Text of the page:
10 Things I Hate About You (1999)

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Rating: PG-13
Director: Gil Junger
Writers: Karen McCullah, Kirsten Smith, William Shakespeare
Stars: Heath Ledger, Julia Stiles, Joseph Gordon-Levitt, Larisa Oleynik
Release Date: March 31, 1999 (United States)
Run time: 1 hour, 37 minutes


via Wiki:

Cameron James, a new student at Padua High School in the Seattle area, falls in love at first sight with beautiful and popular sophomore Bianca Stratford. Geeky Michael Eckman warns him that Bianca is vapid and conceited, and that her overprotective father does not allow Bianca or her older sister, the shrewish Kat, to date. Kat, a senior, is accepted to Sarah Lawrence College in New York, but her father, Walter, wants her to stay close to home and attend his alma matter University of Washington. Bianca wishes to date affluent senior Joey Donner, but Walter, an obstetrician worried about teenage pregnancy, will not allow his daughters to date until they graduate. Frustrated by Bianca’s insistence and Kat’s rebelliousness, Walter declares that Bianca may date only when Kat does, knowing that Kat’s antisocial attitude makes this unlikely.

When Cameron asks Bianca out, she informs him of her father’s new rule and, as a pretense for allowing her to date Joey, suggests that Cameron find someone willing to date Kat. Cameron selects “bad boy” Patrick Verona, but Patrick scares him off. Michael assists by convincing Joey to pay Patrick to take Kat out, under the pretense that this will allow Joey to date Bianca. Patrick agrees to the deal, but Kat rebuffs his first few advances. Michael and Cameron help him by probing Bianca for information on Kat’s likes and dislikes. Armed with this knowledge, Patrick begins to win Kat’s interest. She goes to a party with him, which enables Bianca to go as well, much to Walter’s dismay.

At the party, Kat becomes upset when she sees Bianca with Joey, and responds by getting drunk. Patrick attends to her, and Kat starts to open up, expressing her interest in starting a band. But when she tries to kiss him, Patrick pulls away and Kat leaves, infuriated. Meanwhile, Bianca ignores Cameron in favor of Joey, leaving Cameron dejected. But Bianca soon realizes that Joey is shallow and self-absorbed, and asks Cameron for a ride home. Cameron admits his feelings for her and his frustration with how she has treated him. Bianca responds by kissing him.

Joey offers to pay Patrick to take Kat to the prom so he can take Bianca. Patrick initially refuses, but relents when Joey offers him more money. Kat is still angry with Patrick, but he wins her over by serenading her with the accompaniment of the marching band, and she helps him sneak out of detention. They go on a date, which turns romantic, but Kat becomes suspicious and angry when Patrick insists that she go with him to the prom, an event she is adamantly against. Bianca is irritated that Cameron hasn’t asked her to the prom, and so accepts Joey’s invitation, but Walter won’t allow it unless Kat goes too. Kat confesses to Bianca that she dated Joey when they were freshmen and, succumbing to peer pressure, had sex with him. Afterwards she regretted it and Joey dumped her, so she vowed to never again do anything just because everyone else was doing it. Bianca insists that she can make her own choices, so Kat agrees to go to the prom with Patrick, and Bianca decides to go with Cameron instead of Joey.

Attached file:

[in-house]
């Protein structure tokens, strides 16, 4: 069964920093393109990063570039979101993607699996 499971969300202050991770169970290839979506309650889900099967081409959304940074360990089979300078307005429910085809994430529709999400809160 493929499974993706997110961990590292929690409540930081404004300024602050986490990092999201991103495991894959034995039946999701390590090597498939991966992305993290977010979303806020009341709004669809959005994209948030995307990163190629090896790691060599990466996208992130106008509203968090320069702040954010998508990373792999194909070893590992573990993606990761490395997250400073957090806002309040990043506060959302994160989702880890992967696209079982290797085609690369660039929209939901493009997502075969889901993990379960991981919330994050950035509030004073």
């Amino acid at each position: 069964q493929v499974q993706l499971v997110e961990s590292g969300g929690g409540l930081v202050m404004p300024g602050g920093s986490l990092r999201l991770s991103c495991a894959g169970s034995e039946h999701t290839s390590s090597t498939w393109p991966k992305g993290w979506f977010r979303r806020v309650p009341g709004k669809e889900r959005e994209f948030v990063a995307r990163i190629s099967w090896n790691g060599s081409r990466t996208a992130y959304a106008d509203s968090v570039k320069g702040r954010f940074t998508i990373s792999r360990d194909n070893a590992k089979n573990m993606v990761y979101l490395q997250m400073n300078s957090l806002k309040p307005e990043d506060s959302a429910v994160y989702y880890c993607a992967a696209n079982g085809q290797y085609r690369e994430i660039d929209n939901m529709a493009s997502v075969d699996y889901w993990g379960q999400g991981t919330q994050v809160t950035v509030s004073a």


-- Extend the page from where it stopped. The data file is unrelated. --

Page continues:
All is going well at the prom until Bianca learns that Joey planned to have sex with her that night. Angry that Bianca has spurned him for Cameron, Joey reveals his arrangement with Patrick, which causes Kat to leave, heartbroken. Joey then punches Cameron, but is in turn beaten up by Bianca for having hurt her, Kat, and Cameron. Bianca and Cameron share another kiss.

The next day, Bianca reconciles with Kat and begins dating Cameron. Walter admits that Kat is capable of taking care of herself, and gives her permission to attend Sarah Lawrence College. For an assignment in which the students were to write their own versions of William Shakespeare‘s Sonnet 141, Kat reads aloud a poem titled “10 Things I Hate About You”, revealing that she still loves Patrick. Patrick surprises her with a Fender Stratocaster bought with the money Joey paid him, and confesses that he has fallen for her. Kat forgives him, and they make up with a kiss.